E-Discovery and the Meta-Ethics of Meta-Data
June 22, 2009
Most people probably have never heard of “meta-data,” and I would venture to say that most practicing lawyers haven’t got a clue as to what it is either. Essentially it is data about the document itself that isn’t overtly contained in the document itself, things like deletions, cut-and-paste, etc. that are stored outside the body of a digital document but still digitally attached to the readable content of the document. This can have serious consequences in terms of electronic discovery at trial, where the production of digital documents can inadvertently include meta-data that is not within the purvue of required discovery. This can lead to a host of ethical issues for both the sending and receiving attorney,
In Opinion 782, the New York State Bar Associationic Committee on Professional Ethics found that sending attorneys must use reasonable care to ensure that confidential client information is not disclosed through metadata contained in documents exchanged with adverse parties. New York State Bar Association additionally prohibits receiving attorneys from mining metadata, noting that receiving attorneys “may not ethically use available technology to surreptitiously examine” metadata. Following New York’s lead, the Alabama, Arizona, and Florida State Bar Associations have also placed an ethical responsibility on both the sending attorney to remove all confidential client information from an electronic document’s metadata before sending, and also on the receiving attorney to refrain from reviewing metadata containing such information. Some commentators have opined that even in states that have not explicitly addressed the ethical issues presented by metadata, most state’s ethical rules would likely impose requirements similar to those in Alabama, Arizona, Florida, and New York. Adam K. Israel, To Scrub or Not to Scrub: The Ethical Implications of Metadata and Electronic Data Creation, Exchange, and Discovery, 60 Ala. L. Rev. 469, at 488 (2009).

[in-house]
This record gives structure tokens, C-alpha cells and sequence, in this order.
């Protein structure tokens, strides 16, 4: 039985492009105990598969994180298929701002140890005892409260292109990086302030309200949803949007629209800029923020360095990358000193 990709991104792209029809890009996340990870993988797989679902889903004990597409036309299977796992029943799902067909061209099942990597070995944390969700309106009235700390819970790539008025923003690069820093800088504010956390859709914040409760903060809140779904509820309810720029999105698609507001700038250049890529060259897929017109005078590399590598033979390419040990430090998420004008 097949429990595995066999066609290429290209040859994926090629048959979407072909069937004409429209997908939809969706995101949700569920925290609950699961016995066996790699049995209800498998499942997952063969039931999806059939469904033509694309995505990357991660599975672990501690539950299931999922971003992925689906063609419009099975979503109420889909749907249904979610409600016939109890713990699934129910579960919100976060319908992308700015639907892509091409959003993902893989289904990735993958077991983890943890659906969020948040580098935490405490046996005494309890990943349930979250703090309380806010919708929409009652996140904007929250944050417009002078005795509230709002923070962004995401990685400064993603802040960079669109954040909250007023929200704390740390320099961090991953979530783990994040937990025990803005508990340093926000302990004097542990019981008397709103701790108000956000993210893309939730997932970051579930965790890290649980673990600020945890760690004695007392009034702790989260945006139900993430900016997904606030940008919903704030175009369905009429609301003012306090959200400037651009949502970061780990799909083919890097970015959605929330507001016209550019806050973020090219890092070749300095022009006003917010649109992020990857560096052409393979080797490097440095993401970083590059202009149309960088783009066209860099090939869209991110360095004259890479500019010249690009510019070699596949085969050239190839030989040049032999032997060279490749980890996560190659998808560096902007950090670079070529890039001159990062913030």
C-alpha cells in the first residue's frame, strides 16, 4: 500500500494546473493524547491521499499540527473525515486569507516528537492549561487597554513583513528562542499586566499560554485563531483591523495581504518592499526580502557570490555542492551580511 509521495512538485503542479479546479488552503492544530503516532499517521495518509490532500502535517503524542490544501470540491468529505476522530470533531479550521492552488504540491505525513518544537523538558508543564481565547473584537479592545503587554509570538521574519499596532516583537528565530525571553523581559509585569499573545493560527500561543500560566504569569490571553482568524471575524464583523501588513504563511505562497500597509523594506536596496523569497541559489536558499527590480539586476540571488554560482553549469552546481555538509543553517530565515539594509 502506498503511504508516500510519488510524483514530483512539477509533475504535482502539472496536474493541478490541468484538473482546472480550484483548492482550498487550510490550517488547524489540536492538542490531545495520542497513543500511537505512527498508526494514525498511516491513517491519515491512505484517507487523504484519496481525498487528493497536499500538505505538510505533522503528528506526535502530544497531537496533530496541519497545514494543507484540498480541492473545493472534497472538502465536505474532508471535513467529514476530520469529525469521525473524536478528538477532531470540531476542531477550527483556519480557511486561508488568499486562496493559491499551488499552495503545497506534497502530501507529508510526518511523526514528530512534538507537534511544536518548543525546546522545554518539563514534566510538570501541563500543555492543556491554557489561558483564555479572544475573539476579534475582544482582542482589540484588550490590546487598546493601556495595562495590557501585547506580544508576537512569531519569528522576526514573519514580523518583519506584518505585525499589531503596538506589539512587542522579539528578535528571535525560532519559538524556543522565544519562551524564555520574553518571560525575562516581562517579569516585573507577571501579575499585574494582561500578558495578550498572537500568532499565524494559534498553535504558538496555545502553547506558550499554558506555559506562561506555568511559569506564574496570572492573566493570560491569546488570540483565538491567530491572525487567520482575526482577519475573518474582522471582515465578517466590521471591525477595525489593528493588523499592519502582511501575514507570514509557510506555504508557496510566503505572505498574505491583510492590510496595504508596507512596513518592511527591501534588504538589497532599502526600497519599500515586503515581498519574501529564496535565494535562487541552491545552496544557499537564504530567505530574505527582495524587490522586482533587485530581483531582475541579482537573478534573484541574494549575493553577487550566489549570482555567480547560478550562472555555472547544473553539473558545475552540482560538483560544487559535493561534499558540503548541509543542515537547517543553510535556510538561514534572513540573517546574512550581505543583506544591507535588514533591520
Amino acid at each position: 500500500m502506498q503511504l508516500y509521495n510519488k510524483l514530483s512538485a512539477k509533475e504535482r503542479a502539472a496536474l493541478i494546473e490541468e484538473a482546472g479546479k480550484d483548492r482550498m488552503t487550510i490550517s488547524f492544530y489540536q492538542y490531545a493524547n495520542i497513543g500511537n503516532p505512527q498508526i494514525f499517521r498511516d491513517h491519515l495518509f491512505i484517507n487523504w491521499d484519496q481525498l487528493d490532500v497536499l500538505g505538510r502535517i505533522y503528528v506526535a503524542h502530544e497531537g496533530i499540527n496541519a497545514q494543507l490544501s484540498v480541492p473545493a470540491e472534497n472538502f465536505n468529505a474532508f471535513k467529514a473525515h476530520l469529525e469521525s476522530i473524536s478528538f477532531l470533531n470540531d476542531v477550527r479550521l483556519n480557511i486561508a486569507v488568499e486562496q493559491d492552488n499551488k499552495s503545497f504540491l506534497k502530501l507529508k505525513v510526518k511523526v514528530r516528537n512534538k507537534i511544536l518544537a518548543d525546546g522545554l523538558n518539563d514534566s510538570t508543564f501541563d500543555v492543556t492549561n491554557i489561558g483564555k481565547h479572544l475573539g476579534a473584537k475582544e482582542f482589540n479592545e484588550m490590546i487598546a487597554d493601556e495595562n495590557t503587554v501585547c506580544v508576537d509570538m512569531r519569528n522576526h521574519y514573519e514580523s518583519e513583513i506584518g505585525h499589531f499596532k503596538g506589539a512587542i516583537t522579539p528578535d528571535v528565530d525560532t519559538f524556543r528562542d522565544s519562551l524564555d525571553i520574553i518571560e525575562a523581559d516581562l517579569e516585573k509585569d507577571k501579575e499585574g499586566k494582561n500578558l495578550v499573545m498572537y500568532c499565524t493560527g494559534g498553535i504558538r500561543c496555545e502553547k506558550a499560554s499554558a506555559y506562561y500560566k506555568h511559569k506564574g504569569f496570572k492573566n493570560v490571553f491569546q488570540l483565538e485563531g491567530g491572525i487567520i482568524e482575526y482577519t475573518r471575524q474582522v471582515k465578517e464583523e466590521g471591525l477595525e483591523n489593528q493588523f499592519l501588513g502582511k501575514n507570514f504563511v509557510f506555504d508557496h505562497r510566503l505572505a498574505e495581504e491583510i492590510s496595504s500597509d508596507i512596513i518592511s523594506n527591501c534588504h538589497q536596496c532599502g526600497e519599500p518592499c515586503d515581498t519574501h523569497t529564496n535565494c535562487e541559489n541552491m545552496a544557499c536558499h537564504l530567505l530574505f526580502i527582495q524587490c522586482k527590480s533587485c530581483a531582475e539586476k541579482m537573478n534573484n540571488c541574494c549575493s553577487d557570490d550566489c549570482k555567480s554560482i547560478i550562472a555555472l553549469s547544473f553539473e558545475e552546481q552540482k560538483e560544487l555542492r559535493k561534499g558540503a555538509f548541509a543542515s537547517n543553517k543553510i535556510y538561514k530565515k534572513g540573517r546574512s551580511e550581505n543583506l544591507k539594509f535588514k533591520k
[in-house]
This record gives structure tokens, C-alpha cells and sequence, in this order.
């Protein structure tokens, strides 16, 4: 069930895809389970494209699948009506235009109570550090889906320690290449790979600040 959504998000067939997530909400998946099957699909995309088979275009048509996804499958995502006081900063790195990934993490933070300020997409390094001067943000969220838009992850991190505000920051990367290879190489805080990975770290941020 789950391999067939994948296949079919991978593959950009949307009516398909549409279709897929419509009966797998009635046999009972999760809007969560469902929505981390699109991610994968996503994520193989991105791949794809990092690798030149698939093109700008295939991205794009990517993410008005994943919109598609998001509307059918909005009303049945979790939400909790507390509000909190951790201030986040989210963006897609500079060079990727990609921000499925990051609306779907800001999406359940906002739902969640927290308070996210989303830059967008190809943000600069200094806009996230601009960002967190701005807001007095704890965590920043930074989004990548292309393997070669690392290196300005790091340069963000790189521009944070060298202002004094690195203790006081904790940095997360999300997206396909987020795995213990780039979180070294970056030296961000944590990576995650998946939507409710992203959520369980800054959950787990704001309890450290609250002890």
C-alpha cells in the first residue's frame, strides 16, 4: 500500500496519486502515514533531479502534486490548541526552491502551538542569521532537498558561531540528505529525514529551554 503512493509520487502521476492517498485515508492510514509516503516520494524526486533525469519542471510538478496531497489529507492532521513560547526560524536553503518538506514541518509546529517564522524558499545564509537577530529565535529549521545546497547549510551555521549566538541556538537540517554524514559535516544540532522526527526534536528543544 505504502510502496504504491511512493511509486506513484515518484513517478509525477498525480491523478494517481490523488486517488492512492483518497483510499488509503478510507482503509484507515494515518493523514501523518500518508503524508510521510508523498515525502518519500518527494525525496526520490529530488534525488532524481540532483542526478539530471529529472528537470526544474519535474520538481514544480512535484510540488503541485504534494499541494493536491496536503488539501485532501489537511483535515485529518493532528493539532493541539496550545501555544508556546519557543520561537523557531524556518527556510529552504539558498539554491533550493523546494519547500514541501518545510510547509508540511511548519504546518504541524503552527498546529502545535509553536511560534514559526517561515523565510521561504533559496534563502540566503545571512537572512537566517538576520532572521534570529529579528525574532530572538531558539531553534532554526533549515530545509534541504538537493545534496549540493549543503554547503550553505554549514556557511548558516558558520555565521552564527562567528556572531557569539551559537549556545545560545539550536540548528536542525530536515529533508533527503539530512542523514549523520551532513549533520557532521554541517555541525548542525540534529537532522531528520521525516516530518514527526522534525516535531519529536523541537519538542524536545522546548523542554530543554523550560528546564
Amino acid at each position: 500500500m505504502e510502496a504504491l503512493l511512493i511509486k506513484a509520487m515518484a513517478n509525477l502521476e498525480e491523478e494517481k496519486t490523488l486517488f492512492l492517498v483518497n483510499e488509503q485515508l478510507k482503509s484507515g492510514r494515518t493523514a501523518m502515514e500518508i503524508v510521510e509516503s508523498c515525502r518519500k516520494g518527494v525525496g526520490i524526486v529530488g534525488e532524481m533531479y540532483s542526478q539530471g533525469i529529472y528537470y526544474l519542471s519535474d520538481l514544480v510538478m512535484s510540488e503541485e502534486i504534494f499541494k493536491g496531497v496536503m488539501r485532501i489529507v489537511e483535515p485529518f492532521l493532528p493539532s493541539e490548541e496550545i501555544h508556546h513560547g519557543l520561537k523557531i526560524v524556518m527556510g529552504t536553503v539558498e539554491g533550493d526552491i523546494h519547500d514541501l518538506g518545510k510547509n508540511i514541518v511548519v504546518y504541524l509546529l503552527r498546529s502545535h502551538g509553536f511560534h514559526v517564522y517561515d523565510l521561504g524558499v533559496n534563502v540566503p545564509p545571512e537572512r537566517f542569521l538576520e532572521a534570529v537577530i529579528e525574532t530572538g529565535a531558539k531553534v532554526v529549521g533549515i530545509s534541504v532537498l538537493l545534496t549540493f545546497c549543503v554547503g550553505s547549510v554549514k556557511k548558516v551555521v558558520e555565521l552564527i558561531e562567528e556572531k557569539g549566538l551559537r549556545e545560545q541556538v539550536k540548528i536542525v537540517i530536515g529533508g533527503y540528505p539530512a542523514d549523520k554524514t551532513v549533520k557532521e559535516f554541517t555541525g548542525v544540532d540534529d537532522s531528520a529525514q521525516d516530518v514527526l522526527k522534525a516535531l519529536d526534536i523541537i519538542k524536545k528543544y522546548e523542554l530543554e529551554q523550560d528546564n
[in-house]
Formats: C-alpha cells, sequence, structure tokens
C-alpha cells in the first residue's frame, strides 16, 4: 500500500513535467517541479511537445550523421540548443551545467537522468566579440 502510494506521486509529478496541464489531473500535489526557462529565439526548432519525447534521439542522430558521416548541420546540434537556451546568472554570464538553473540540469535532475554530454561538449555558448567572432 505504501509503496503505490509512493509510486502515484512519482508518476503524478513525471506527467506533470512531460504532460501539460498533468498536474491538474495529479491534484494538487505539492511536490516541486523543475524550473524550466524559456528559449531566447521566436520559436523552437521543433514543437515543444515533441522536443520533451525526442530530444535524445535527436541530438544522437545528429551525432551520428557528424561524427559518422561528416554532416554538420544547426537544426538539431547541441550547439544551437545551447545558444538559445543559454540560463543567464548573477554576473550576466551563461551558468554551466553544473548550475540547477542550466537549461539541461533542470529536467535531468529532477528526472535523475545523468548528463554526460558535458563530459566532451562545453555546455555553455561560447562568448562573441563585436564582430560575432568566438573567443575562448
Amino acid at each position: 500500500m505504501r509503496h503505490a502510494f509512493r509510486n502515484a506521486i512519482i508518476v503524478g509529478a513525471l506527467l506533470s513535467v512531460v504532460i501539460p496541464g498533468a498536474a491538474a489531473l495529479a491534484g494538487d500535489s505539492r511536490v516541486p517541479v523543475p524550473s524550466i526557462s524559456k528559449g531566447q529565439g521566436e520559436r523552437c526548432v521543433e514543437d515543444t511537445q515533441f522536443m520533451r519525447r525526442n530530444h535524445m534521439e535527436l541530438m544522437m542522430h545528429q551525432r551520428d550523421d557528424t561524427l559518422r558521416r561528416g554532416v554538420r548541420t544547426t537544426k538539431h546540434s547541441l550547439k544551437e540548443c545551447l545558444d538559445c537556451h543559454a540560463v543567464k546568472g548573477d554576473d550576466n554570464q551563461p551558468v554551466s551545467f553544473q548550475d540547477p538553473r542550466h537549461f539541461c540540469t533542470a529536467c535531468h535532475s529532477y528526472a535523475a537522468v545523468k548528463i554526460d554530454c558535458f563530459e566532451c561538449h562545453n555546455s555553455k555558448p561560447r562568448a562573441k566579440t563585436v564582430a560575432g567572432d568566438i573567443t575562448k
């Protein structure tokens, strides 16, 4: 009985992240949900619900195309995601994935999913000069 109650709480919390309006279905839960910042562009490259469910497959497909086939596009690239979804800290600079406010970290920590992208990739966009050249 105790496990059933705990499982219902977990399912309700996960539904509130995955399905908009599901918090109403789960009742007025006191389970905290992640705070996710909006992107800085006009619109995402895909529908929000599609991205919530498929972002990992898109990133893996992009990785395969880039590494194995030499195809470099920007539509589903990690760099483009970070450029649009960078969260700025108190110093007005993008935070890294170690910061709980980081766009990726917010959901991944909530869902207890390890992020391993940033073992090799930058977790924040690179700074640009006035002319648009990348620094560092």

Thus we see that metadata can be problematic to sending an receiving attorney both. So how does a prudent attorney go about protecting clients from inadvertent meta-data slipups? Well one solution is convert more maleable data like Word documents into PDF format. However this may not solve all the problems:
According to Donna Payne of the Payne Consulting Group, a legal consulting firm specializing in metadata removal, PDF files may contain information regarding: Authors, Create Data, Filename, PDF Version, Page Count, Encryption Status, Permanent ID, Changing ID, Producer, Creator, Custom Fields, Title, Subject, Keywords, Modification Date, Bookmarks (Total number), Annotations (total number, type and total type amount), Page One Size, and Font Name, Type, and Embed Status. Thus, “the least revealing electronic paper, then, is also the least functional: printing the document to paper, then scan sic it into PDF.” According to Payne, however, “there is at least one third-party utility to help eliminate the risk of PDF metadata.” ibid. at 474-475
So what’s the bottom line here? Basically it is that e-discovery can be a mine-field for even a technically savvy attorney. There is a need, I think, for a new scheme for dealing with this issue:
To some degree, these new rules, technology, and business developments ignore the root causes of the e-discovery crisis. The volume of information is not itself an insuperable problem. Rather, the problem largely stems from the fact that much of the information in modern businesses and other major institutions is not well organized or centrally collected. Instead, effective e-discovery requires that far-flung information in multiple formats be located in a standard, searchable format before the e-discovery process can really begin.
Fortunately, an emerging trend may address some of the root causes of e- discovery problems. Growing efforts aimed at improving records management (RM) involve systematic organization of information in standardized locations. These efforts permit the collection and search of well-organized records with greater ease and efficiency. Steven C. Bennett, RECORDS MANAGEMENT: THE NEXT FRONTIER IN E-DISCOVERY? 41 Tex. Tech L. Rev. 519, at 520